The Earth's life-sustaining atmosphere would probably have been severely affected by the Sun's flares if the Blue Marble did not have magnetosphere, a NASA study has revealed.Magnetosphere is a natural magnetic bubble which protects a planet's atmosphere. Without it, a planet's atmosphere is intensely vulnerable to eruptions from the Sun, the study said.On the Earth, the magnetosphere deflects some of the impact of the solar eruptions. Without it, the Earth would have become like its neighbour, Venus.Larger eruptions of solar material called coronal mass ejections (CMEs) occur at times that can disrupt the atmosphere around a planet.
"What if the Earth did not have that protective magnetosphere? Is a magnetosphere a pre-requisite for a planet to support life?" asked Glyn Collinson, first author on the paper from NASA's Goddard Space Flight Centre in Greenbelt, Maryland.The jury is still out on that, but "we examine such questions by looking at planets without magnetospheres like Venus," he said.Collinson's work began with data from the European Space Agency's (ESA) Venus Express which arrived at Venus in 2006 and carried out an eight-year mission.On December 19, 2006, the Sun ejected a small, slow-moving puff of solar material.
Four days later, this sluggish CME was powerful enough to rip away dramatic amounts of oxygen out of Venus' atmosphere and send it out into space where it was lost forever.Venus is a particularly inhospitable planet: It is 10 times hotter than the Earth with an atmosphere so thick that the longest any spacecraft has survived on its surface before being crushed is a little over two hours.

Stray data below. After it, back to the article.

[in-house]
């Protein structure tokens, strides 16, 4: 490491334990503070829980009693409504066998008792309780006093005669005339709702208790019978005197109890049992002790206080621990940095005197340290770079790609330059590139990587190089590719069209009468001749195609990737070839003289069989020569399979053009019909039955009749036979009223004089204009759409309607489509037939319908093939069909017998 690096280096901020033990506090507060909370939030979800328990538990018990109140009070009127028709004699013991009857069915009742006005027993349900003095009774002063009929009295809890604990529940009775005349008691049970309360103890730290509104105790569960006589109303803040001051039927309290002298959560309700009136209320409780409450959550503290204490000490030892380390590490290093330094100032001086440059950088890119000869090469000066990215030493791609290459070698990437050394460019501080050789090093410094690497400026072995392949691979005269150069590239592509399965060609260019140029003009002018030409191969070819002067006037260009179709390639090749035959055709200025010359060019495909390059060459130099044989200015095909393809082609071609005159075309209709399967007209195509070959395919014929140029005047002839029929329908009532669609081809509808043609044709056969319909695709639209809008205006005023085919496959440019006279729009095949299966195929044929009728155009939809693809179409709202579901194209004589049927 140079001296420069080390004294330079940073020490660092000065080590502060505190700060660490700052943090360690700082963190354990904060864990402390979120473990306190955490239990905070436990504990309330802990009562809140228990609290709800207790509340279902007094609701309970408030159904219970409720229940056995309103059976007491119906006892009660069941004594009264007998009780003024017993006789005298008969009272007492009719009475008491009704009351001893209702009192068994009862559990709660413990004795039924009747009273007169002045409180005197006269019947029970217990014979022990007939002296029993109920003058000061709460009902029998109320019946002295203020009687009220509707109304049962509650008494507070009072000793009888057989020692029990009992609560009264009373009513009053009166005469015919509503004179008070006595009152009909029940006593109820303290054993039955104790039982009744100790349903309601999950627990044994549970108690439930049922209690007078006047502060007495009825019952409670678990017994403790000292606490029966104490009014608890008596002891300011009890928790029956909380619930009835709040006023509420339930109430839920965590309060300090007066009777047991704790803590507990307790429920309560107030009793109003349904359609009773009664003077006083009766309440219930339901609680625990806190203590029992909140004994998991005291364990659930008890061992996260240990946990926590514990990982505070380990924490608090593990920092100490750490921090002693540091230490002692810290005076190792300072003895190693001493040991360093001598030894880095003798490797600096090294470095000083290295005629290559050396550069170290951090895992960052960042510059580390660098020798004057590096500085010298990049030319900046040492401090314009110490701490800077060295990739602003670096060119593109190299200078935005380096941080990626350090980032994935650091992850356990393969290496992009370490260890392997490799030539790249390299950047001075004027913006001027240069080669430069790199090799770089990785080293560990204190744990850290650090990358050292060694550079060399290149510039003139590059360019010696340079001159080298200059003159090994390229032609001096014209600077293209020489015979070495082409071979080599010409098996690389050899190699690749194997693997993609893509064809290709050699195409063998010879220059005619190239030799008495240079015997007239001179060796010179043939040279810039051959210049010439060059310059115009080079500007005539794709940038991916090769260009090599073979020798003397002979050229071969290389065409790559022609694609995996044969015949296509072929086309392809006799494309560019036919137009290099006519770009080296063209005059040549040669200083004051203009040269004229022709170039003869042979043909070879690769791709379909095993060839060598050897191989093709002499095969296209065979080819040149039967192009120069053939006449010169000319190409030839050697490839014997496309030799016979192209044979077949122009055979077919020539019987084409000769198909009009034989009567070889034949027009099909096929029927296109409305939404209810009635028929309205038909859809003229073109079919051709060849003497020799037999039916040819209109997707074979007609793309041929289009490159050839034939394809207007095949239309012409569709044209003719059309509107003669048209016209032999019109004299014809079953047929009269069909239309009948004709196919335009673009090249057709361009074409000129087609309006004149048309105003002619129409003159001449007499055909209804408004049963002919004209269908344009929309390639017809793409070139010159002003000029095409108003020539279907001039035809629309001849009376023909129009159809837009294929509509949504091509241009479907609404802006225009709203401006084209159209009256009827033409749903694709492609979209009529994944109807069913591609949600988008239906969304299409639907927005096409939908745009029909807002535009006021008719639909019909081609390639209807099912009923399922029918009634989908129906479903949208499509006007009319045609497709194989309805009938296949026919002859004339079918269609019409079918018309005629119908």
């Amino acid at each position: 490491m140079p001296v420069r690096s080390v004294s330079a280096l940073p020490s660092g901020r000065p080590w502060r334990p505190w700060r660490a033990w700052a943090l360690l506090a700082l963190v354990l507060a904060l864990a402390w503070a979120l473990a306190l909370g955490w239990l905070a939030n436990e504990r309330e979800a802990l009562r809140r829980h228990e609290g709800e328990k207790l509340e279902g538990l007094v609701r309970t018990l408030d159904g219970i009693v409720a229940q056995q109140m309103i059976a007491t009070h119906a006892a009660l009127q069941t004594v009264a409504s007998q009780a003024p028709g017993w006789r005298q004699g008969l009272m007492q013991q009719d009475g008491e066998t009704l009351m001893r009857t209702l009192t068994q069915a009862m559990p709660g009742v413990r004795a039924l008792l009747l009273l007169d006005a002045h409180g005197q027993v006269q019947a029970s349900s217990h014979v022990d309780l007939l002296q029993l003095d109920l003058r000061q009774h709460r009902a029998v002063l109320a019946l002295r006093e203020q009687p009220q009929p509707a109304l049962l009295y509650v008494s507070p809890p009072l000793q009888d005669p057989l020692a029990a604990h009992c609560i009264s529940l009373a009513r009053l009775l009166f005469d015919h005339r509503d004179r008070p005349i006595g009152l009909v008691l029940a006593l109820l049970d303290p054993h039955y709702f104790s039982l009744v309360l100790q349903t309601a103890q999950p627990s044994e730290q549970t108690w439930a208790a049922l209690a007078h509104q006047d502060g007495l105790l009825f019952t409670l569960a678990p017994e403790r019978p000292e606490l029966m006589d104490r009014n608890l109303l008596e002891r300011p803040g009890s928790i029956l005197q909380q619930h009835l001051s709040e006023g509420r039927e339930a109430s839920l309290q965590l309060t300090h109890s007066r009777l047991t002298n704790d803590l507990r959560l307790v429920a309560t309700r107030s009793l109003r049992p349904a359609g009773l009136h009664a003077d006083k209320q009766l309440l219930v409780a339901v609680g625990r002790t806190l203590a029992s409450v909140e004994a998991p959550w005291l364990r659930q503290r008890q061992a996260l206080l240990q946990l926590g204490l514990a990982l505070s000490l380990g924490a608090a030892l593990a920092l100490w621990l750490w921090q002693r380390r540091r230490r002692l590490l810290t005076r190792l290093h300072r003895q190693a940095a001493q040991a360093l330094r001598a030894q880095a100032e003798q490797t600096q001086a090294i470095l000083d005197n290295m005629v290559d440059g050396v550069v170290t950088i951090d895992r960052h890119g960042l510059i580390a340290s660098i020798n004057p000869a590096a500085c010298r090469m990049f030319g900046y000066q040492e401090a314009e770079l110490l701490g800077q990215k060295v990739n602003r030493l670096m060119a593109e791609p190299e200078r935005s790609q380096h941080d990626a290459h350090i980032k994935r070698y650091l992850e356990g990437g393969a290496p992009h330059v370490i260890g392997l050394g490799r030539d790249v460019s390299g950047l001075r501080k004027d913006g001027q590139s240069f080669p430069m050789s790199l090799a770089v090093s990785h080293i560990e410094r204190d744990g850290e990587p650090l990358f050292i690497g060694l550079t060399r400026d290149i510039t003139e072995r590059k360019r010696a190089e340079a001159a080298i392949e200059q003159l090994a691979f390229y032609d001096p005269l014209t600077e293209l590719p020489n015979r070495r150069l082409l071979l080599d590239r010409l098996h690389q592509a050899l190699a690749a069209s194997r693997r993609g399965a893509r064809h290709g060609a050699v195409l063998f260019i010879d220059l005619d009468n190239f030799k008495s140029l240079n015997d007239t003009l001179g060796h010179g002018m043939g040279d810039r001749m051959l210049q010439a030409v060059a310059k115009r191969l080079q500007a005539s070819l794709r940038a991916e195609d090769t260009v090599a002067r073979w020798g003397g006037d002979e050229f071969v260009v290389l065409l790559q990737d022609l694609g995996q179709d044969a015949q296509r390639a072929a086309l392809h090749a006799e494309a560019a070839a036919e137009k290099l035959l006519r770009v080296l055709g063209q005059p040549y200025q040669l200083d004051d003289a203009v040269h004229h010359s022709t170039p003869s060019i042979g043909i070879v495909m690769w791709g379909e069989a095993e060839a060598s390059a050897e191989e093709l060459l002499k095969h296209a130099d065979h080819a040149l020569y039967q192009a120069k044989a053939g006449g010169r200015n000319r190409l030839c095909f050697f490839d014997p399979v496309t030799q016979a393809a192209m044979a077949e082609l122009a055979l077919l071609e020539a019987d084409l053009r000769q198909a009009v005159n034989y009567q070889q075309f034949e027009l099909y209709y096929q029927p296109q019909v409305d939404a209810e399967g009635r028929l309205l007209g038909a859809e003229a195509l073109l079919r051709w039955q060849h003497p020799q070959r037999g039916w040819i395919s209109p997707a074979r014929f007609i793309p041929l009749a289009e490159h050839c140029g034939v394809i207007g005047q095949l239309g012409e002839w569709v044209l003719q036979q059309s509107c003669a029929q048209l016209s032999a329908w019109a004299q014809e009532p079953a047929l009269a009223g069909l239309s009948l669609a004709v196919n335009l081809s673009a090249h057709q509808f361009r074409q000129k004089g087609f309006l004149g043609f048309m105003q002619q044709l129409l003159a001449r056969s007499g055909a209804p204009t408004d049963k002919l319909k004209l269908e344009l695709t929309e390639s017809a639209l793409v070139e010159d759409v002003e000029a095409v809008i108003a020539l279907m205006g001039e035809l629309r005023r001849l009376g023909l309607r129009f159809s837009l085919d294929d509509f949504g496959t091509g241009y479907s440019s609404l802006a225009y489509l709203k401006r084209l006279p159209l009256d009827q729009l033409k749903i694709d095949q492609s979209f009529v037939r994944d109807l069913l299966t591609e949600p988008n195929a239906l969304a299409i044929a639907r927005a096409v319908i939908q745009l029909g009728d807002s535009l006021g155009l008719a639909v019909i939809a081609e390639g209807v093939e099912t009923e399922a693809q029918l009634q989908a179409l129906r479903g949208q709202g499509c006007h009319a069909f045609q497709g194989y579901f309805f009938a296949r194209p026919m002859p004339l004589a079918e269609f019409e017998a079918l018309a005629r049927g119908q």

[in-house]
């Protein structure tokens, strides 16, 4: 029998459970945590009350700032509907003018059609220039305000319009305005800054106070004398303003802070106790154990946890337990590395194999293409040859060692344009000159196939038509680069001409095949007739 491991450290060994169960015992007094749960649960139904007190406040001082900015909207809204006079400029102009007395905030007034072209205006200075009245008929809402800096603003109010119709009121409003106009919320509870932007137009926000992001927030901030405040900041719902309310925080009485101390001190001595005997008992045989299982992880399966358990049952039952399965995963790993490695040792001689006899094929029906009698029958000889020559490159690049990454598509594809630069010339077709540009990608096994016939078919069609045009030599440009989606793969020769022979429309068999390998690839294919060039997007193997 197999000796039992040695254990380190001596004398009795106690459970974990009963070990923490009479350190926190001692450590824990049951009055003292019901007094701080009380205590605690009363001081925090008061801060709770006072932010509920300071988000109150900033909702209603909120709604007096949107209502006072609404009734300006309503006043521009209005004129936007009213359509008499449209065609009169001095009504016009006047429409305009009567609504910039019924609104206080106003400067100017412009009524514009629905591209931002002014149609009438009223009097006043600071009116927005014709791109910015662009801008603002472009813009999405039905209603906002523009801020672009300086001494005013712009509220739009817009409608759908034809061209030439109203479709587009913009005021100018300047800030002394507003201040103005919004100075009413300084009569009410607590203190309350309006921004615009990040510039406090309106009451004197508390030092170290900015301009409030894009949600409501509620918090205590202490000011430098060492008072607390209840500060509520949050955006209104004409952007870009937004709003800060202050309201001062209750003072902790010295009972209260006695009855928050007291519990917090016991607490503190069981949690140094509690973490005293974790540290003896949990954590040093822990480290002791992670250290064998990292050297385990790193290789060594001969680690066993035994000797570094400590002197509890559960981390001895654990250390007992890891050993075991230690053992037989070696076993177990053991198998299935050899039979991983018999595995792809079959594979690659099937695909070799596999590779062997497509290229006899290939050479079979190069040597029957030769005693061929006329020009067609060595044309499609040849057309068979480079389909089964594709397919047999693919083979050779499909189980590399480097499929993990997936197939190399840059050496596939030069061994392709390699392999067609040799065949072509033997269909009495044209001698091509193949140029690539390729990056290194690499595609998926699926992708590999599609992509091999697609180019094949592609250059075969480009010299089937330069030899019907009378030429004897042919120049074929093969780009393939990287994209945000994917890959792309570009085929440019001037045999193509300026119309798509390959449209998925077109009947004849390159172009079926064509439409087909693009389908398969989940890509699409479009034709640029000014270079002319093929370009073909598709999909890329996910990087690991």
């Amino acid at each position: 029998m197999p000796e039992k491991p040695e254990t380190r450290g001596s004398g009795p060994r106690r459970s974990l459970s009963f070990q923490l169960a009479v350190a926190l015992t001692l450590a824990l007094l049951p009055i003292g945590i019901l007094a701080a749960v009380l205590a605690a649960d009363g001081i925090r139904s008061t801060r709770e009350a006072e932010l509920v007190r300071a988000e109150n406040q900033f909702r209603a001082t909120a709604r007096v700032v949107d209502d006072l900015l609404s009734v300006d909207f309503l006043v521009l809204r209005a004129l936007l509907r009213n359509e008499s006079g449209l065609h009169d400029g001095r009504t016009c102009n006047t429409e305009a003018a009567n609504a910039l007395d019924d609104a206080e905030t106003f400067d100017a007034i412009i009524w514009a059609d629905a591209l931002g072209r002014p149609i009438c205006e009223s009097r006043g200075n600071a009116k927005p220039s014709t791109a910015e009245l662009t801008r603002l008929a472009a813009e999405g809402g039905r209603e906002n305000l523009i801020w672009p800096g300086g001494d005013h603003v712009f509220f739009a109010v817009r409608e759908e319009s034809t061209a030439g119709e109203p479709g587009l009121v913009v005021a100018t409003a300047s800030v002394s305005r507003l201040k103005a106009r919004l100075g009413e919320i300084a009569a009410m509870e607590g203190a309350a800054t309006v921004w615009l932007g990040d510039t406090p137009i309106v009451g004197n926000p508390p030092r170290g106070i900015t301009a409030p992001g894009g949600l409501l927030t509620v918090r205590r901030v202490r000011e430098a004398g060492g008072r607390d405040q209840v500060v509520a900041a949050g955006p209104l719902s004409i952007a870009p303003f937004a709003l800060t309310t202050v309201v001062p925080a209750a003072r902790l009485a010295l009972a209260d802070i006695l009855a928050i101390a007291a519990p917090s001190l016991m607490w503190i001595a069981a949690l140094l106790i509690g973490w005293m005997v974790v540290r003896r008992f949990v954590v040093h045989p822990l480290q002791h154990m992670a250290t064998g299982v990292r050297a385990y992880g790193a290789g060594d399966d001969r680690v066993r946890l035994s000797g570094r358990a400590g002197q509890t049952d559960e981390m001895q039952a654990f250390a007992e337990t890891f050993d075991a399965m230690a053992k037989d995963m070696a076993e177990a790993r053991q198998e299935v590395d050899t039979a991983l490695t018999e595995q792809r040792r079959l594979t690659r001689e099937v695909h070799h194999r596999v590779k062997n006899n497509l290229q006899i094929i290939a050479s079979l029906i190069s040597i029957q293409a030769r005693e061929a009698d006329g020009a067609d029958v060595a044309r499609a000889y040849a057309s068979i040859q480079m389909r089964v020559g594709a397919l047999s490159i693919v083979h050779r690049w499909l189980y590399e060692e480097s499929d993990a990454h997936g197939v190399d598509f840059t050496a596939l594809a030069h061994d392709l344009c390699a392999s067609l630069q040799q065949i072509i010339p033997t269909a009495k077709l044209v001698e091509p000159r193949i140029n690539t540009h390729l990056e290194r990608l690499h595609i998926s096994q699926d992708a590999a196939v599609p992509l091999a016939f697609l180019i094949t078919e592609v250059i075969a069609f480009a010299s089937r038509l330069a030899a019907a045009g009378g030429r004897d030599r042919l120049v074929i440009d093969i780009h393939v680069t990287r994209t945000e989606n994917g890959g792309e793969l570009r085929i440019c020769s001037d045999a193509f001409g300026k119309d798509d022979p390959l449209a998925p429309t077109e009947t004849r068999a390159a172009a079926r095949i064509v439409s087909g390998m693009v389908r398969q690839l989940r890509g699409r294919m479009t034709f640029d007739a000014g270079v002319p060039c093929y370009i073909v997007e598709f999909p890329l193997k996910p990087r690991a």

Perhaps such vulnerabilities to the Sun's storms contributed to this environment."Regardless, understanding exactly what effect the lack of a magnetosphere has on a planet like Venus can help us understand more about the habitability of other planets we spot outside our solar system," the authors noted.
Near the Earth, we have several spacecrafts that can observe a CME leaving the sun and its effects closer to the Earth, but it is difficult to track such things near other planets."The more we learn about other worlds, the more we learn about the very history of our own home planet, and what made it so habitable for life to begin with," Collinson added.Learning just why a small CME had such a strong impact may have profound consequences for understanding what makes a planet hospitable for life, concluded the study that appeared in the Journal of Geophysical Research.